Whatever it was exactly, something happened after Roswell; the data, the paper-trail, the radical changes in technology all bear that out. Whether or not it had something to do with Roswell is another story entirely but the event did seem to act as a harbinger of major changes to come. 

But that's the UFO paradox; at the same time UFOlogy is a minefield of hoaxery and humbug, UFO events so often act as powerful augurs of change.

Of course, the major problem with the Roswell narrative - and other UFO crash stories - is that we're led to believe that such an advanced technology could be defeated by primitive radar systems or electrical storms. 

But then again, our own advanced aircraft often crash in storms or in strong winds or even when birds fly into the engines. Nature is an infinitely powerful force; don't believe otherwise.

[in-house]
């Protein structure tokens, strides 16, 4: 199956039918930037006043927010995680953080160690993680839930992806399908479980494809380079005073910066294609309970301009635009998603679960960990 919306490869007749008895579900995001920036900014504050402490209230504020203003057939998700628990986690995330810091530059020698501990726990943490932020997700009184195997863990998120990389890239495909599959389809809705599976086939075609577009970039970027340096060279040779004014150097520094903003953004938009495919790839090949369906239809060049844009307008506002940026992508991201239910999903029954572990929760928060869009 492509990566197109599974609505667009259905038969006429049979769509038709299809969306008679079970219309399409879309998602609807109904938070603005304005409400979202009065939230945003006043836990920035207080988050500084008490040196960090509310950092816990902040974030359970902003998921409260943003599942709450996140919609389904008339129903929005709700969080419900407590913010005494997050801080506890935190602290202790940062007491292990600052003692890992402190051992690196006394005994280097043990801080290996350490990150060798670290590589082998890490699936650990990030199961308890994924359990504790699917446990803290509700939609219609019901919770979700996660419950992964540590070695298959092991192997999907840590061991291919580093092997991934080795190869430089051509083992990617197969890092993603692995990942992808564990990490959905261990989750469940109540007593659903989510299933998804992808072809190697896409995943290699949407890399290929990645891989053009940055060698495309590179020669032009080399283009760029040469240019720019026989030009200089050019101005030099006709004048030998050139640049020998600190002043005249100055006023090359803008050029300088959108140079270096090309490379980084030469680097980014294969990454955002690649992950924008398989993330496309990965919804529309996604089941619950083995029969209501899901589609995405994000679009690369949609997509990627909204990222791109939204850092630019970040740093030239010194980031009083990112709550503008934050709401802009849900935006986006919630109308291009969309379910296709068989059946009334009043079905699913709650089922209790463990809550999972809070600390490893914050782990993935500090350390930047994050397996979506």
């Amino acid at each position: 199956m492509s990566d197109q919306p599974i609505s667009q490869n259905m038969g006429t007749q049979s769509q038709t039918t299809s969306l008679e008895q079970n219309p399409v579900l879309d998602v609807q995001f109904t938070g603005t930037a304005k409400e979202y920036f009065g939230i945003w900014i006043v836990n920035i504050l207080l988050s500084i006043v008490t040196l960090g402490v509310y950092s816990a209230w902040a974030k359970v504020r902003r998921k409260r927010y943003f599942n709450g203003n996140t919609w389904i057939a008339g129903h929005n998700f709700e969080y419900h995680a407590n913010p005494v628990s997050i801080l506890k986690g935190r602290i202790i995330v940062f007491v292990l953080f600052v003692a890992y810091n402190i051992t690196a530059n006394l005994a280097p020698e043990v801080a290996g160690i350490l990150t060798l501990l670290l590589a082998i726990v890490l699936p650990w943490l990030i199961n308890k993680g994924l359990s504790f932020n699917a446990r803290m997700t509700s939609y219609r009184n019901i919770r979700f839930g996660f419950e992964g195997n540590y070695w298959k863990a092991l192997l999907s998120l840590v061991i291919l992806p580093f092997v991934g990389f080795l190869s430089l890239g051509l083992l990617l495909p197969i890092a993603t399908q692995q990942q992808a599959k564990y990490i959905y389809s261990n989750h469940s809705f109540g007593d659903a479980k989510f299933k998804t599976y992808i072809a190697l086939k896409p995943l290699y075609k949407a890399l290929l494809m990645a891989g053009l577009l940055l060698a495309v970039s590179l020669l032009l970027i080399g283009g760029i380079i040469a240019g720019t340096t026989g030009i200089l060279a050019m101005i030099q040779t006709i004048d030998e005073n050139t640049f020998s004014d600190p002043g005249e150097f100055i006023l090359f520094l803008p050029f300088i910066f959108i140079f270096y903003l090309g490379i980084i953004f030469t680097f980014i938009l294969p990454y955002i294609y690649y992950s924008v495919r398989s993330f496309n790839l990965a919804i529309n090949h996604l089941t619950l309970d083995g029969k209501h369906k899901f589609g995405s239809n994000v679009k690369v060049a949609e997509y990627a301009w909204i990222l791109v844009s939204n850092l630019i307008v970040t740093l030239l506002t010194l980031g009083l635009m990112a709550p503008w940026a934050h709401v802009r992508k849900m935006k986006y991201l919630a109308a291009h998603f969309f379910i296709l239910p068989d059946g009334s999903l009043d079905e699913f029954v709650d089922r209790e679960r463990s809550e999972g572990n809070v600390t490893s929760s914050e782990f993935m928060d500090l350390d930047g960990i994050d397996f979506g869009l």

However, I have a feeling that something else was afoot and that the alleged 'crash' may in fact have been a cover story for something far stranger, and far more complex.  Something that may in fact happened some time before Roswell. 

A lot of people will cite the influx of German scientists into the US through Operation Paperclip for the radical changes in technology. But the rocket scientist Hermann Oberth has been quoted as saying in 1972, “We cannot take the credit for our record advancement in certain scientific fields alone; we have been helped.”